• A first known method uses anhydrous ammonia in order to reduce NO[0004] x levels. The anhydrous ammonia is evaporated with either an electric source or with steam coils. The vaporized ammonia is then diluted with air in order to provide an adequate mass necessary to distribute the ammonia reagent evenly over a large ductwork cross-section. In this method, the diluted ammonia and air mixture is delivered to a grid of injection pipes located in the flue gas ductwork and upstream of a SCR catalyst bed. The injection pipes span the width of the flue gas duct and are closed at one end. The ammonia and air mixture is injected into the flue gas through nozzles or orifices that are sufficiently spaced along the injection pipes in order to provide an even distribution and thorough mixing of the ammonia with the flue gas. Major disadvantages associated with using this method include the safety concerns and precautions pertaining to the handling and storage of the anhydrous ammonia. Especially in highly populated areas, local government regulations often require that aqueous ammonia be used instead of anhydrous ammonia.
  • A second method for reducing NO[0005] x levels is to use an aqueous ammonia with an external heat source in order to evaporate the aqueous ammonia. The aqueous ammonia used is typically purchased in industrial grade form and is approximately 16-30% by weight ammonia and 84-70% by weight water. A dedicated heater, usually an electric-type heater, is used to heat dilution air to a level which is adequate enough to vaporize the ammonia and water mixture. A vaporization chamber or static mixer is the medium in which the phase change occurs. Usually, atomization air is required to assist in the break-up of the aqueous ammonia in order for fine droplets of the aqueous ammonia to enter the vaporization chamber. After vaporization, the ammonia and water air mixture exits the vaporization chamber and is delivered to an injection grid for injection into the flue gas as described above.
  • A major disadvantage associated with this method is that there is a parasitic power demand caused by the dilution air heater. A typical installation can have heater power demands ranging in the hundreds of KW range. Furthermore, there is great cost associated with this method due to the capital cost of the air heater and associated controls and hardware. Additionally, there are several maintenance problems associated with this method, particularly, burned-out heating elements which lead to costly maintenance down time. [0006]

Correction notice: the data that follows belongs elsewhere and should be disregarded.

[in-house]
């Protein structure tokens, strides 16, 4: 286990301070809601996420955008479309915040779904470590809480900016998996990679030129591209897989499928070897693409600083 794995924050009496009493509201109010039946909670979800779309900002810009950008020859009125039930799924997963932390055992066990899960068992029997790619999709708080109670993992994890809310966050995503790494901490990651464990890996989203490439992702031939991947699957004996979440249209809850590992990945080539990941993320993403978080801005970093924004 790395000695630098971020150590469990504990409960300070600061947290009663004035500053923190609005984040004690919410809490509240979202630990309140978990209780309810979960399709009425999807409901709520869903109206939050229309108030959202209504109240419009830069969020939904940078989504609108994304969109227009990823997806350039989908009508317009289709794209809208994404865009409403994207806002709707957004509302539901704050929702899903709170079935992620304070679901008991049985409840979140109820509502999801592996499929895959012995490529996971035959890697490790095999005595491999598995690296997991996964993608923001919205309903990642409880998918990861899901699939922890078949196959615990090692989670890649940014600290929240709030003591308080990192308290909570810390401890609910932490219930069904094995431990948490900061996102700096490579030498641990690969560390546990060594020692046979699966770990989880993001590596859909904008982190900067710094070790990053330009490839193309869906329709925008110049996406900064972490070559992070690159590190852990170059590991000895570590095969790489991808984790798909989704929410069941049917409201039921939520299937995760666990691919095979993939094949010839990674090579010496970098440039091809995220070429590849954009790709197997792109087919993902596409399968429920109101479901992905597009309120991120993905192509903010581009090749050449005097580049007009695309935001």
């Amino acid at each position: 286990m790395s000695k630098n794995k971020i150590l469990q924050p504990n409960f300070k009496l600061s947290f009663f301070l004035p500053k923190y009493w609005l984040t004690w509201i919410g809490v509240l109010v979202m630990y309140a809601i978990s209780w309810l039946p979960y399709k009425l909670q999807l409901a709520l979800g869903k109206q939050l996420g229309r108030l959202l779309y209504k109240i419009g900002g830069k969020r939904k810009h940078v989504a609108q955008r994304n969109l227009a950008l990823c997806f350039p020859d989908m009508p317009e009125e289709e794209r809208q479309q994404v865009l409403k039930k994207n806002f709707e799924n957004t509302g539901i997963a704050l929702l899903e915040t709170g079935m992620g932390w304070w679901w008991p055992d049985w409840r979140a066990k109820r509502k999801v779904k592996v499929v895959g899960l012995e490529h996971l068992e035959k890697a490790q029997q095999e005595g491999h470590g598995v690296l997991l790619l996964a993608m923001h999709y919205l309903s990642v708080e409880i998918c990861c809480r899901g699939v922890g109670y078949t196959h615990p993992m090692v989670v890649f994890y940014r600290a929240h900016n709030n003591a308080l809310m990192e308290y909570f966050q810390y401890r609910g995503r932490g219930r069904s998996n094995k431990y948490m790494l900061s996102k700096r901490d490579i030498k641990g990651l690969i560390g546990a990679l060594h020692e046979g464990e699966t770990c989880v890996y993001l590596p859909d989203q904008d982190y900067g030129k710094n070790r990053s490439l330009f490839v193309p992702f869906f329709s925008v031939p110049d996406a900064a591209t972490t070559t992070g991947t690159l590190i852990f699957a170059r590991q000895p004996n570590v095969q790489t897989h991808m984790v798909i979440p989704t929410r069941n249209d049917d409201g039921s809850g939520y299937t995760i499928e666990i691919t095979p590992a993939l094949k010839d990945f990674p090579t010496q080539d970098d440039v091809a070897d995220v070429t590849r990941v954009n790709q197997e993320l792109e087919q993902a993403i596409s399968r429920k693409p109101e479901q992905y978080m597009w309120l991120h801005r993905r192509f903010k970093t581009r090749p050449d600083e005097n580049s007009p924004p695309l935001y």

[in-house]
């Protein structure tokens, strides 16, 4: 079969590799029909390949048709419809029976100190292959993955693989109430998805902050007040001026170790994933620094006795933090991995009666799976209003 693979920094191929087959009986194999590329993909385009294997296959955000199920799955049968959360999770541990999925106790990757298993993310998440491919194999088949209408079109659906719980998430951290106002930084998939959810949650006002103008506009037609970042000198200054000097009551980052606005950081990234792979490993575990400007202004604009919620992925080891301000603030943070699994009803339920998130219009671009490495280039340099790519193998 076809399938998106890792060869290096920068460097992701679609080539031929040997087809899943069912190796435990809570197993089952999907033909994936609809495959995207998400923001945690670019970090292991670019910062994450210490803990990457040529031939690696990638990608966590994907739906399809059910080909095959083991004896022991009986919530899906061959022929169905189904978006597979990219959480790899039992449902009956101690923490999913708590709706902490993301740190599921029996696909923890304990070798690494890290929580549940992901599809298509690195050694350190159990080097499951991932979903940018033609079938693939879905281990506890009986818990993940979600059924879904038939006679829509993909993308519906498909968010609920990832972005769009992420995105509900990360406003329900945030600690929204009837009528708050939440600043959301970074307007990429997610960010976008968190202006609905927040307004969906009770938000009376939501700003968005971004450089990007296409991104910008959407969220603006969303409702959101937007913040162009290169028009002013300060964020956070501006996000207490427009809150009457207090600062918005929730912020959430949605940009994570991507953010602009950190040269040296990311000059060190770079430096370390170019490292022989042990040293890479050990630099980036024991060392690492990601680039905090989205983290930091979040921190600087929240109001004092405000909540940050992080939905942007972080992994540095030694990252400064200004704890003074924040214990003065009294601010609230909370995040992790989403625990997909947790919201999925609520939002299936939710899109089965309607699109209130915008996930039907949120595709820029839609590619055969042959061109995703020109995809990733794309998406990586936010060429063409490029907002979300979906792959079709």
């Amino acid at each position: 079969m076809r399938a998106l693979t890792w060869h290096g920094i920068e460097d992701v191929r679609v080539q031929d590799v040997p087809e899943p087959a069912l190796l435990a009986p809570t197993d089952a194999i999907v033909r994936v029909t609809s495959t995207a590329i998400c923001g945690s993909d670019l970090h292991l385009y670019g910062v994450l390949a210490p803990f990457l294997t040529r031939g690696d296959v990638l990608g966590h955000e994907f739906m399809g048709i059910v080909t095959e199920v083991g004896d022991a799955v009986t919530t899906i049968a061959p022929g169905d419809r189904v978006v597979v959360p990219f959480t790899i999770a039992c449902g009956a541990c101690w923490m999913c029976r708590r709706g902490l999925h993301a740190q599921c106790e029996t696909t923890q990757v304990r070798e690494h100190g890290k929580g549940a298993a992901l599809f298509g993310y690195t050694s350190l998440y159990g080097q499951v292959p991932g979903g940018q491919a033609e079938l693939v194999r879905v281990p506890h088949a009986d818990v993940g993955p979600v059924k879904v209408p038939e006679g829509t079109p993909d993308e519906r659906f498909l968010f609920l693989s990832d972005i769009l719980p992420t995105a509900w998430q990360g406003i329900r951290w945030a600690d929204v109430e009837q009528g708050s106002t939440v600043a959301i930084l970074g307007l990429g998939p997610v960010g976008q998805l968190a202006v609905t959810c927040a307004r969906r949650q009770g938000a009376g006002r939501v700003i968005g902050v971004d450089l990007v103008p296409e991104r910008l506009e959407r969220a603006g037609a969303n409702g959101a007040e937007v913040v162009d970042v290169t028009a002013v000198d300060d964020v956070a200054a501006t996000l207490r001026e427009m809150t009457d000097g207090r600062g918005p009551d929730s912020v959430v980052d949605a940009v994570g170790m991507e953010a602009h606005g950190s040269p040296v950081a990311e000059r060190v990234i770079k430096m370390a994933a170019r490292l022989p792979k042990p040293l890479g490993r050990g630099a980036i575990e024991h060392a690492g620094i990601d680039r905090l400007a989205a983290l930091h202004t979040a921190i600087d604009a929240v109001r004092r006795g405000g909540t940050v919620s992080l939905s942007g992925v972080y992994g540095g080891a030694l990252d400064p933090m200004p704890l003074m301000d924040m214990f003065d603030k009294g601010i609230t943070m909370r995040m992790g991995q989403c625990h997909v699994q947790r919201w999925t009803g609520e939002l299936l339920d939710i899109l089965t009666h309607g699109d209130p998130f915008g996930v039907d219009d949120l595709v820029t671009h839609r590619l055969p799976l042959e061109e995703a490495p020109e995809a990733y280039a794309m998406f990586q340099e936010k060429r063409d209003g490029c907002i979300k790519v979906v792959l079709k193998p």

• A third method is to vaporize aqueous ammonia using the heat energy from the flue gas. This method comprises taking a hot slip stream of the flue gas from the ductwork, upstream of the SCR reactor, and in turn sending it through a vaporization chamber by means of a high temperature fan or blower. As described in the second known method above, the aqueous ammonia is injected into the vaporization chamber with atomization air in order to facilitate the phase change. As previously described, the ammonia-water-flue gas mixture exits the vaporization chamber and is delivered to an injection grid. The major disadvantages associated with this method include the cost and low reliability of the high temperature fans or blowers. [0007]
  • A fourth known method for reducing NO[0008] x in a flue gas is to spray aqueous ammonia directly into the flue gas upstream of the SCR catalyst bed. In this method, the aqueous solution is sprayed into the flue gas upstream of the catalyst bed in a manner similar to the way reagent is introduced into a selective non-catalytic reduction process (SNCR) in which a liquid ammonia derivative is sprayed in boiler high temperature regions in order to accomplish NOx reduction. The energy from the flue gas is used to accomplish the phase change.
  • A major problem associated with this method is that great residence time is required in order to vaporize the water and ammonia. Additionally, there may be insufficient distance upstream of the catalyst bed for placing the injection pipes. This is further complicated by the requirement of protecting the SCR catalyst from liquid water in order to avoid contamination. Through this method, the need to provide carrier mass is not met which means that the number of total nozzles in the cross-section of the flue gas is limited. Thus, this method limits the capability to have a uniform injection distribution. [0009]